The owner may make a copyright infringement report to the internet service provider who provided the internet access service if a code in force under section 124C or 124D (an “initial obligations code”) allows the owner to do so.
A “copyright infringement report” is a report that—
states that there appears to have been an infringement of the owner’s copyright;
includes a description of the apparent infringement;
includes evidence of the apparent infringement that shows the subscriber’s IP address and the time at which the evidence was gathered; and
complies with any other requirement of the initial obligations code.
An internet service provider who receives a copyright infringement report must notify the subscriber of the report if the initial obligations code requires the provider to do so.
A notification under subsection (4) must include—
a statement that it is sent under this section in response to a copyright infringement report made by a copyright owner;
a description of the apparent infringement;
evidence of the apparent infringement;
information about copyright and its purpose;
advice about how to obtain lawful access to copyright works;
advice about the protection of electronic communications networks that use wireless telegraphy; and
anything else that the initial obligations code requires it to include.
The things that may be required under subsection (5)(g), whether in general or in a particular case, include in particular statements that—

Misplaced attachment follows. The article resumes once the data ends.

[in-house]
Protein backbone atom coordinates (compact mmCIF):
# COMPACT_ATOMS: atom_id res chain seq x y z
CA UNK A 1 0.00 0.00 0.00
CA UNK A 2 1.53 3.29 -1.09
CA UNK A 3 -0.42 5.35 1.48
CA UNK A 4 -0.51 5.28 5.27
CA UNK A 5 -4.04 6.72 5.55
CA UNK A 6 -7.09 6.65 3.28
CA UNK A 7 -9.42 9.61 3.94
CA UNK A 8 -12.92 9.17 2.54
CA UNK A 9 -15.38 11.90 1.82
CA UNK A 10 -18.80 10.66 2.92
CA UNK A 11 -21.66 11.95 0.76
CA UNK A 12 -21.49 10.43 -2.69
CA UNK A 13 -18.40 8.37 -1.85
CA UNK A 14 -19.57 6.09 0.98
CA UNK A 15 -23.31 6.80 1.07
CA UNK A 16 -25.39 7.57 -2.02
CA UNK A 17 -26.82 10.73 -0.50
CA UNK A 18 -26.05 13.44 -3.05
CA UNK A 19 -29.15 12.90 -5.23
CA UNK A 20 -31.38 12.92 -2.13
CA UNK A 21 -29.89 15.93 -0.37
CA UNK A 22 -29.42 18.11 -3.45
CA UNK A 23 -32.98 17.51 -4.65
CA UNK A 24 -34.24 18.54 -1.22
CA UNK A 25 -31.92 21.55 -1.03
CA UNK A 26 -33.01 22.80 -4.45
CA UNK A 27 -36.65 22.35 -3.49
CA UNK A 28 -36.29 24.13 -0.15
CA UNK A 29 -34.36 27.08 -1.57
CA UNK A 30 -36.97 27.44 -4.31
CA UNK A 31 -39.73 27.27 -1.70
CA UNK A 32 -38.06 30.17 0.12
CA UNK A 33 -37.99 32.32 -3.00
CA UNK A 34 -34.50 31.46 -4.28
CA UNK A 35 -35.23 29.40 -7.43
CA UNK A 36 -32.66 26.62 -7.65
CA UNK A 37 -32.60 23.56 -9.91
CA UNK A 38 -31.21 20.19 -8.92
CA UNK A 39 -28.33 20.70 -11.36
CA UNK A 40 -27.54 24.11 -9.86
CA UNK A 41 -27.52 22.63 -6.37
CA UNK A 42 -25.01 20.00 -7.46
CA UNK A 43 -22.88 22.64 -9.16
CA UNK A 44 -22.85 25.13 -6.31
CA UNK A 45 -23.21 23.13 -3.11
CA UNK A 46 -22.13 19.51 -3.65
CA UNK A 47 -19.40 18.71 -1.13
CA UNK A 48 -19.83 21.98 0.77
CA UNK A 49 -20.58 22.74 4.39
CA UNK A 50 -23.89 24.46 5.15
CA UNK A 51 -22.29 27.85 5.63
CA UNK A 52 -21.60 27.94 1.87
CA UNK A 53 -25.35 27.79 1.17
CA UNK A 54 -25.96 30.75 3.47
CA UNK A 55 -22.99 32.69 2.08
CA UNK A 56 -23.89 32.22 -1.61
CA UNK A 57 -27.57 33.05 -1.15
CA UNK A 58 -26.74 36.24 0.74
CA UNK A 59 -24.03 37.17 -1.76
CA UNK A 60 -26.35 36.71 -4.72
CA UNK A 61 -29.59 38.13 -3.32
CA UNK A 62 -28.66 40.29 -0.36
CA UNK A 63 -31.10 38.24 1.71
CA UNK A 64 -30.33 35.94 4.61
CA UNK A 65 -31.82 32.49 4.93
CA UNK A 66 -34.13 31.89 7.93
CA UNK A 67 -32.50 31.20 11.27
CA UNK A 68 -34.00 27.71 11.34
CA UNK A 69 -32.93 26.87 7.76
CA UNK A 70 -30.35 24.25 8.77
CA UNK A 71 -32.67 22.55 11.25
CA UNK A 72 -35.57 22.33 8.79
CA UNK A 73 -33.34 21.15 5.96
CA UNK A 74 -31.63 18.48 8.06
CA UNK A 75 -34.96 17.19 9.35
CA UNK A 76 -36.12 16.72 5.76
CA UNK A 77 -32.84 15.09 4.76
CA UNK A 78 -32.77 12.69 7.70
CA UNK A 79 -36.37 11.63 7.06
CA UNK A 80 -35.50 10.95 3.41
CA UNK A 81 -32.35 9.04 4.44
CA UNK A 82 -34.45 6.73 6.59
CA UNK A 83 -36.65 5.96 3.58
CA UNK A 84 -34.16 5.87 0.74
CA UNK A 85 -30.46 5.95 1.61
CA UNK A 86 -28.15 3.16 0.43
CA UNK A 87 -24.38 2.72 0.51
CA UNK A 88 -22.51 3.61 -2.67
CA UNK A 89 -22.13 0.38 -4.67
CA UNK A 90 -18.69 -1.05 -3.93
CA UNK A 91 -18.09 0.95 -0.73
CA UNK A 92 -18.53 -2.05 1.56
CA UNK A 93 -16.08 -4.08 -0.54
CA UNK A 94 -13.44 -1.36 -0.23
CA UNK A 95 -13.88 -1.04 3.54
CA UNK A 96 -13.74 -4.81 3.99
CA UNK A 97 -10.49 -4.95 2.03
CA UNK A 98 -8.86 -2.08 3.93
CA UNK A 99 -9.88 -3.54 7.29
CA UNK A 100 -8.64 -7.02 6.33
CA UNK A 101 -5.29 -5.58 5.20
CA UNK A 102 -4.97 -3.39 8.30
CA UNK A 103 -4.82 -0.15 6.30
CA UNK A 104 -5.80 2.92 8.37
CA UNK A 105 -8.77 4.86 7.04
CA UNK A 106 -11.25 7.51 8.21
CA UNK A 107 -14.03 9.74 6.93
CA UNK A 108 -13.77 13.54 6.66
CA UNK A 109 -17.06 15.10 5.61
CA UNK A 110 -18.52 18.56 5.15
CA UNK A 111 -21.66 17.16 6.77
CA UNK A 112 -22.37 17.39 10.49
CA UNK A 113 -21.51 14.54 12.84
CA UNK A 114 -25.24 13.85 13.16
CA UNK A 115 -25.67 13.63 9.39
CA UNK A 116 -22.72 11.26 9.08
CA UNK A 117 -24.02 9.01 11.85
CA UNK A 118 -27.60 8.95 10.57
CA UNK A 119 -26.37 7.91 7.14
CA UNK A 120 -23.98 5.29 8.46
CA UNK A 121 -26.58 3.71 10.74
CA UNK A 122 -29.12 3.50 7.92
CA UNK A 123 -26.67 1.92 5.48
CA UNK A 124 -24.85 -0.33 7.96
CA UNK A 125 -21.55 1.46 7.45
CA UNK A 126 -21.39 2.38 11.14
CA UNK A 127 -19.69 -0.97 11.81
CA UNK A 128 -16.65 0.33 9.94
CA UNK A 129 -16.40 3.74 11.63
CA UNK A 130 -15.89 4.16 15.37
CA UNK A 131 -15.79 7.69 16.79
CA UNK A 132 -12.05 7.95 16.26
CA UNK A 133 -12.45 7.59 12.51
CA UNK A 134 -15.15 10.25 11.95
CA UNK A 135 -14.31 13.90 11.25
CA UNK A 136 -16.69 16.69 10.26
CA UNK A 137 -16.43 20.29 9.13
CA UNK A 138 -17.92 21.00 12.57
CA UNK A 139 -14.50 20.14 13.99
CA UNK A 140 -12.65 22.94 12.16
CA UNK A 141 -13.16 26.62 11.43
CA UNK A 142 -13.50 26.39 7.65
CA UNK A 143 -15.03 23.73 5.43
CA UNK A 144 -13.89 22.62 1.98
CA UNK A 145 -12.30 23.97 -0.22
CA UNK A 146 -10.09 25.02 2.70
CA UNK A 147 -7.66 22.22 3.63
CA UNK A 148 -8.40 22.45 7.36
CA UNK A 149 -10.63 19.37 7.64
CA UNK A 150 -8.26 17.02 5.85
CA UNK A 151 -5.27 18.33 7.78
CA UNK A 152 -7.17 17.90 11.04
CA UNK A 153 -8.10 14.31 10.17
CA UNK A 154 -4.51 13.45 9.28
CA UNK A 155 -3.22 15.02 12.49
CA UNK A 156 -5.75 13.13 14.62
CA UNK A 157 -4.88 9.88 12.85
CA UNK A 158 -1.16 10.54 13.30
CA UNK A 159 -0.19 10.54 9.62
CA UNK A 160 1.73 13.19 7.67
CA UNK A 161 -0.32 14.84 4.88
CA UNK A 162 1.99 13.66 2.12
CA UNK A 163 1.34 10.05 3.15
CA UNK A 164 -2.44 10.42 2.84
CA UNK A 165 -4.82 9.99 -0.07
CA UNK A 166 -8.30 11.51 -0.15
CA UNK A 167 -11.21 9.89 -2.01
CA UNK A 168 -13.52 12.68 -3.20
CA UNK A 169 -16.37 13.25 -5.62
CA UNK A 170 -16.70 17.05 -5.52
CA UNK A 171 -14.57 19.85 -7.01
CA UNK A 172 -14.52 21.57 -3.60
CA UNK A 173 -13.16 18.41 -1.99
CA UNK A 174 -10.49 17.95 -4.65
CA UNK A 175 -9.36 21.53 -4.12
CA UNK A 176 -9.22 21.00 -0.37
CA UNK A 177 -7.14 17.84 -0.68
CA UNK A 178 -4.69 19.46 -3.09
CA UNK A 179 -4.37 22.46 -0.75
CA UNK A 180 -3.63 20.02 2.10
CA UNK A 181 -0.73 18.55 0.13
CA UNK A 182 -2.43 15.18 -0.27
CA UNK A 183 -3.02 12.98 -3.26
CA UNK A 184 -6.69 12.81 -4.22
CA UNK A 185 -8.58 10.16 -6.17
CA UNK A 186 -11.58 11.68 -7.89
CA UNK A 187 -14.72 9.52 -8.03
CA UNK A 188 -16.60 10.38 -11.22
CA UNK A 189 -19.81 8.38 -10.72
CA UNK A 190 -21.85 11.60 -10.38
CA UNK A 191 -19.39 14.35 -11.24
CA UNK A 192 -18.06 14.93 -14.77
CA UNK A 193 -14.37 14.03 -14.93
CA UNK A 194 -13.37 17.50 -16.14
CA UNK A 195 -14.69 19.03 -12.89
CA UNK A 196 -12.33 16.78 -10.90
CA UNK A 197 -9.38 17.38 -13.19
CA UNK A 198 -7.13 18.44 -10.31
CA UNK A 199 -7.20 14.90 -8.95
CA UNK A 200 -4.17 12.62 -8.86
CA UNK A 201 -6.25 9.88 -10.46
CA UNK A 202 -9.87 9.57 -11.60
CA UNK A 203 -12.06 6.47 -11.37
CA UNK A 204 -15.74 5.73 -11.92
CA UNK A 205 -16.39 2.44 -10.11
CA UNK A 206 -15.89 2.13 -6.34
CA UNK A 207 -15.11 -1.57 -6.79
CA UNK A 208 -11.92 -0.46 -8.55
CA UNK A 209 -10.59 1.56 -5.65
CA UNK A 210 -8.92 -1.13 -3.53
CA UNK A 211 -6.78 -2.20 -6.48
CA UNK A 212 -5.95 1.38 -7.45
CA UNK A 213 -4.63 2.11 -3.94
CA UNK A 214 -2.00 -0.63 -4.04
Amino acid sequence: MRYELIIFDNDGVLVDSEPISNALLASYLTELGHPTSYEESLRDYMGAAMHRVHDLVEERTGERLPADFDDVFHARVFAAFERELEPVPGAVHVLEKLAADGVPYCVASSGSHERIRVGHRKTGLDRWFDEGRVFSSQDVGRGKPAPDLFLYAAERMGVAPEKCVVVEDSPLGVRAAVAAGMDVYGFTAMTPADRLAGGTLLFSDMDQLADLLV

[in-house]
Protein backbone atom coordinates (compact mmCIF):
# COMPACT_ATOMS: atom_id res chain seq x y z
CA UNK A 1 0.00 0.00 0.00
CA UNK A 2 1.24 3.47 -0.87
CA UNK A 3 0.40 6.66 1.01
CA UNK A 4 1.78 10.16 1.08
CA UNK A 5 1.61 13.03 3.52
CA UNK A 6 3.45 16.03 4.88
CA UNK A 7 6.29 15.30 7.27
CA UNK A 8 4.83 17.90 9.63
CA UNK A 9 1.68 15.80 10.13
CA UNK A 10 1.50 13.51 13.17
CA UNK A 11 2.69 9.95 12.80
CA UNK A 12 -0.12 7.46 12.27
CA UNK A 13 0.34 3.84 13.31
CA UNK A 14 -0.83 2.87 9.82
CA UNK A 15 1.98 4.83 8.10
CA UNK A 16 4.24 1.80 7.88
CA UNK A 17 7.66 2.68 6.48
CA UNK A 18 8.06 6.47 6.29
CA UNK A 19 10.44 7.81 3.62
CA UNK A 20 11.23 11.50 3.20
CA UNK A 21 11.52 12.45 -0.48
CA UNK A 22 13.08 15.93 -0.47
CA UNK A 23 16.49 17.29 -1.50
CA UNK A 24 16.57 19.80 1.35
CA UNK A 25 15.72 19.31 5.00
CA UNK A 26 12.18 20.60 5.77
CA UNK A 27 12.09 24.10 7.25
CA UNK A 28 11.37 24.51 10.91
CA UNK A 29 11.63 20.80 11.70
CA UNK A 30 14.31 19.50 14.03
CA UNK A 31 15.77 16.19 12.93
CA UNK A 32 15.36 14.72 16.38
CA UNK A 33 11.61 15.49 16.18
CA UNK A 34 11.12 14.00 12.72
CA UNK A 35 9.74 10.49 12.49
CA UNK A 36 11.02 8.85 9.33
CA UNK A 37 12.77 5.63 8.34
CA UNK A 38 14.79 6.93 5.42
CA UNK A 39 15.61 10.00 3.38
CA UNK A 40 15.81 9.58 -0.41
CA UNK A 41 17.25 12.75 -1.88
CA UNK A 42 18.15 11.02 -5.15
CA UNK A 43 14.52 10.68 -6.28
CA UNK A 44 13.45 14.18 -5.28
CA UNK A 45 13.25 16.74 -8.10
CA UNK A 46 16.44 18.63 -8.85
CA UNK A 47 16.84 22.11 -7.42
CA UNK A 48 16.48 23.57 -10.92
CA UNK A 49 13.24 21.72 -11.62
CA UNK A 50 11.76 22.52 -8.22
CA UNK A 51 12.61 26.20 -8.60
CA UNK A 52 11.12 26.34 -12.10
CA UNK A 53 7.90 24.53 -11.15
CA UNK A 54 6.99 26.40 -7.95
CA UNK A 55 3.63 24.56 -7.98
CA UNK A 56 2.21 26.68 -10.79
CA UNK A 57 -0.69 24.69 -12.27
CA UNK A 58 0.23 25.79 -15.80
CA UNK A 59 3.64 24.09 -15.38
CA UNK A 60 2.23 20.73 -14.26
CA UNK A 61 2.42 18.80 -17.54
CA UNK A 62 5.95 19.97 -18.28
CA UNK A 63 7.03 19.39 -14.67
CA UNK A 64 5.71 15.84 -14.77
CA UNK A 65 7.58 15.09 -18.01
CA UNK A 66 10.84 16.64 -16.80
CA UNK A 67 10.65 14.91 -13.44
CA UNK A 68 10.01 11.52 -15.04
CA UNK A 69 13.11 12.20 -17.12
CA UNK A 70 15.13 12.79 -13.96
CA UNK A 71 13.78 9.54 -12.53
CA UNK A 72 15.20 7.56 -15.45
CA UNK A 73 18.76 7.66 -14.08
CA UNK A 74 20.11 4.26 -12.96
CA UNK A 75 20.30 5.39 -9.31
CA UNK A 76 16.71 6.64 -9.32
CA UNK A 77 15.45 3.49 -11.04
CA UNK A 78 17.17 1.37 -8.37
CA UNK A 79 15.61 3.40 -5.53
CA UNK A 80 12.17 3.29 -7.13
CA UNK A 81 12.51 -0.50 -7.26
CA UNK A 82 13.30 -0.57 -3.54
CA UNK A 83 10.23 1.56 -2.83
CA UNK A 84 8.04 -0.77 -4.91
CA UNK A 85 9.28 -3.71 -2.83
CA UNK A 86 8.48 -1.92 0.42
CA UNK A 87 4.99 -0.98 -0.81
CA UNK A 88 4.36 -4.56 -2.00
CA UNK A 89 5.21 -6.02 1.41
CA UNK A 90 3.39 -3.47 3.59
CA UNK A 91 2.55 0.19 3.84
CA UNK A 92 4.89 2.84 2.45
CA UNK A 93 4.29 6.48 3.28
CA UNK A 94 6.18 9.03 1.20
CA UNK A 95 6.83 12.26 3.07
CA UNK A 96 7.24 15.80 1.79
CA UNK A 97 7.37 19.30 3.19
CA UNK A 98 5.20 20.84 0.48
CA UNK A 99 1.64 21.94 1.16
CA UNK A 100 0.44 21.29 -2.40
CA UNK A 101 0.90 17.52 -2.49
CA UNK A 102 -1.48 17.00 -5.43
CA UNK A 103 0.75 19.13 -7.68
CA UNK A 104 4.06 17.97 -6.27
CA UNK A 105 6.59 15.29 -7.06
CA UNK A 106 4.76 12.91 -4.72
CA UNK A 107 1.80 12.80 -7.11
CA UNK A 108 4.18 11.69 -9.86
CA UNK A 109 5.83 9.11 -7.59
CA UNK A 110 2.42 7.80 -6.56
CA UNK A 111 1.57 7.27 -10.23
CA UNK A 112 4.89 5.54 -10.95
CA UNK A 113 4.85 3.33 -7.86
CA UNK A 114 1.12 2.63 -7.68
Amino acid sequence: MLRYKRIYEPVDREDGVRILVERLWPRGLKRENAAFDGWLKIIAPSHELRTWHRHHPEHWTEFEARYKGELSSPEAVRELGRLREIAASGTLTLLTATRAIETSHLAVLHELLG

information about the apparent infringement may be kept by the internet service provider;
the copyright owner may require the provider to disclose which copyright infringement reports made by the owner to the provider relate to the subscriber;
following such a disclosure, the copyright owner may apply to a court to learn the subscriber’s identity and may bring proceedings against the subscriber for copyright infringement;
the number and nature of copyright infringement reports relating to the subscriber may be taken into account for the purposes of any technical measures.
In this section “notify”, in relation to a subscriber, means send a
notification to the electronic or postal address held by the internet service provider for the subscriber (and sections 394 to 396 do not apply).”
Originally posted by TheComte
The best way to stop all this nonsense is to boycott the entertainment industry en masse. Probably impossible to do, but imagine the look on the movie/music execs faces when nobody, and I mean nobody, buys their product. Do it for six months and watch them come crawling back to us on their knees begging us to go see a movie.
Originally posted by havok
The BBC in the UK bans certain types of music, so why not control the Internet?
Its just as logical!
The list on this site is HUGE! That alone would make me irate. How can the gov't tell you what to listen to and what not to!
God Save the PEOPLE! (not the queen)
Boomtown Rats - Don't Like Mondays
D-Mob - We Call It Acieed
Napolean XII - They're Coming to Take me Away (Reference "mentally challenged")
Ricky Valance - Tell Laura I love her (I love that song)